Read the whole report here: Inspection of Embassy Tashkent, Uzbekistan, March 2016 (PDF).

*

A separate but related note, we received the following email in our inbox:

Uzbekistan not only has a politically repressive government but a one with a poor understanding of market economics. Uzbekistan pegs its currency, the soum, to the dollar resulting in a currency black market. While the official exchange rate is 3000 soum to a dollar, in reality it’s closer to 6500 and the gap keeps growing. Local prices of course reflect the black market rate.

The Embassy has decided to not allow American staff to use the exchange rate citing some sort of regulation. Not only that, but after a letter from the host government urging diplomats to use the official exchange rate, the ambassador asked the FMO [financial management officer] to monitor cashier withdrawals of employees to ensure they are not using the black market rate.

Fun community policing! Very Uzbek in style!

Well, there is indeed “some sort of regulation” on this.

According to the FAH, the Chief of Mission has the authority to require all U.S. Government employees to obtain their foreign currency through U.S. Government facilities when the Chief of Mission deems it necessary. Here’s the cite:

4 FAH-3 H-361.3-2  Compliance With Laws and Regulations
(CT:FMP-82;   09-04-2013)

Whenever accommodation exchange services are established, the Chief of Mission or designee takes actions necessary to assure that all accommodation exchange is performed in full compliance with U.S. Government and host government laws and regulations; and that all American Government personnel are familiar with the provisions in 3 FAM 4123 and 22 CFR 1203.735-206, Economic and Financial Activities of Employees Abroad.  The Chief of Mission has the authority to require all U.S. Government employees to obtain their foreign currency through U.S. Government facilities when the Chief of Mission deems it necessary in order to assure full compliance.

See more here.

Note that 3 FAM 4123.1 specifically prohibits a U.S. citizen employee, spouse, or family member from engaging in “transactions at exchange rates differing from local legally available rates, unless such transactions are duly authorized in advance by the Chief of Mission.”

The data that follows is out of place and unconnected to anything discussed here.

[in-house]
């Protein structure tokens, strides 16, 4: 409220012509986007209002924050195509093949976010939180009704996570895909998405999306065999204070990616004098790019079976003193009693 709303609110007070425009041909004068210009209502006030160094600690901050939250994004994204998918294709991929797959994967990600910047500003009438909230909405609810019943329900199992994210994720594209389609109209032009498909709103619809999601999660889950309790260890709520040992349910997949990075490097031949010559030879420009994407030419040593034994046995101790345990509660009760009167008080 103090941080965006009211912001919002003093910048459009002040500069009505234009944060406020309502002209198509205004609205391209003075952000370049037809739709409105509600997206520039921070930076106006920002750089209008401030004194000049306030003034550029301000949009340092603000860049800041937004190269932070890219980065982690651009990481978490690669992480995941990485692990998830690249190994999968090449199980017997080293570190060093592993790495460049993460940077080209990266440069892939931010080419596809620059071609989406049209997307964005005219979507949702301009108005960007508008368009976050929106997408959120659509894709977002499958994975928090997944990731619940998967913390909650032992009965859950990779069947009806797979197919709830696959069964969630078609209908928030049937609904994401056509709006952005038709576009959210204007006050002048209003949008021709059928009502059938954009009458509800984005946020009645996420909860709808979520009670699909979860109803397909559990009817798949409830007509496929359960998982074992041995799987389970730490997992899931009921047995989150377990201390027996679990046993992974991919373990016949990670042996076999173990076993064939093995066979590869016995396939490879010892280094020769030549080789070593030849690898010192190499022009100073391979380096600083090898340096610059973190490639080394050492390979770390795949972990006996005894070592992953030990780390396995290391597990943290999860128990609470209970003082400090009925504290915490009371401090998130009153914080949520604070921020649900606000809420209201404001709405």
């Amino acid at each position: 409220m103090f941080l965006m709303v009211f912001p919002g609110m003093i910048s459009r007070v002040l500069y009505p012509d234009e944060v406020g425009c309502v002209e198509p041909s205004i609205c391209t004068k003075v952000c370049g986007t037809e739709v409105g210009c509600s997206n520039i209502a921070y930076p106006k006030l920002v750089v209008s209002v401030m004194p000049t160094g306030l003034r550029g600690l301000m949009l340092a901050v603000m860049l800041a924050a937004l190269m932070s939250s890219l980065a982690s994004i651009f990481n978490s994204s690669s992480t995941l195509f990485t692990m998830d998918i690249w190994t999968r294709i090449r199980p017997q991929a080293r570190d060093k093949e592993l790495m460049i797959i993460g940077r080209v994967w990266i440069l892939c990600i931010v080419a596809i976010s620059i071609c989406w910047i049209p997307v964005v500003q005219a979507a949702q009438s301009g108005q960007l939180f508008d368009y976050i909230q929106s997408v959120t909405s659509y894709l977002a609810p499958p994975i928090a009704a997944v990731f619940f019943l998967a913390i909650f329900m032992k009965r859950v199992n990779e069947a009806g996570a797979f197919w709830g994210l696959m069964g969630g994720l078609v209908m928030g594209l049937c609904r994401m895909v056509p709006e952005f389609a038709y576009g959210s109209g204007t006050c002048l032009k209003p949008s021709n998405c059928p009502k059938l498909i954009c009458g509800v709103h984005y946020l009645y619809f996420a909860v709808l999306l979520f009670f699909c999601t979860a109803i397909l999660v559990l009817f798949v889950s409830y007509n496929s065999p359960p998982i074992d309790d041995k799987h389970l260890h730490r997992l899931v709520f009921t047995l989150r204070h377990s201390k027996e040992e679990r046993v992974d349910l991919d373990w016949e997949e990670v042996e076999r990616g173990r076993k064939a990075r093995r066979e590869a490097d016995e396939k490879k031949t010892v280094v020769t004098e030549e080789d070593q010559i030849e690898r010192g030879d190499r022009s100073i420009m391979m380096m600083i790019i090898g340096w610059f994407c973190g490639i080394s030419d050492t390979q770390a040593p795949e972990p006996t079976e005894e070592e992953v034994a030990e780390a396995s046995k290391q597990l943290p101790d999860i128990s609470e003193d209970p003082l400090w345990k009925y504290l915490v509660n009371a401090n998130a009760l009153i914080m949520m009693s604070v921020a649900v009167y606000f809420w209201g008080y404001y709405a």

3 FAM 4123.1  Prohibitions in Any Foreign Country
(TL:PER-491;   12-23-2003)
(Uniform State/USAID/Commerce/Foreign Service Corps-USDA)
(Applies to Foreign Service, Foreign Service National, and Civil Service)

A U.S. citizen employee, spouse, or family member is prohibited from engaging in the following activities while present in any foreign country:

(1)  Speculation in currency exchange;

(2)  Transactions at exchange rates differing from local legally available rates, unless such transactions are duly authorized in advance by the Chief of Mission;

(3)  Sales to unauthorized persons (whether at cost or for profit) of currency acquired at preferential rates through diplomatic or other restricted arrangements;

(4)  Transactions which entail the use of the diplomatic pouch or other official mail without official authorization;

(5)  Transfers of blocked funds in violation of U.S. foreign funds and assets control;

(6)  Independent and unsanctioned private transactions which involve an employee as an individual in violation of applicable currency control regulations of the foreign government; and

(7)  Except as part of official duties, acting as an intermediary in the transfer of private funds from persons in one country to persons in another country, including the United States.

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Related items:

OIG Limited Scope Review – US Embassy Uzbekistan 2008 (PDF)

Inspection of Embassy Tashkent, Uzbekistan, March 2016 (PDF)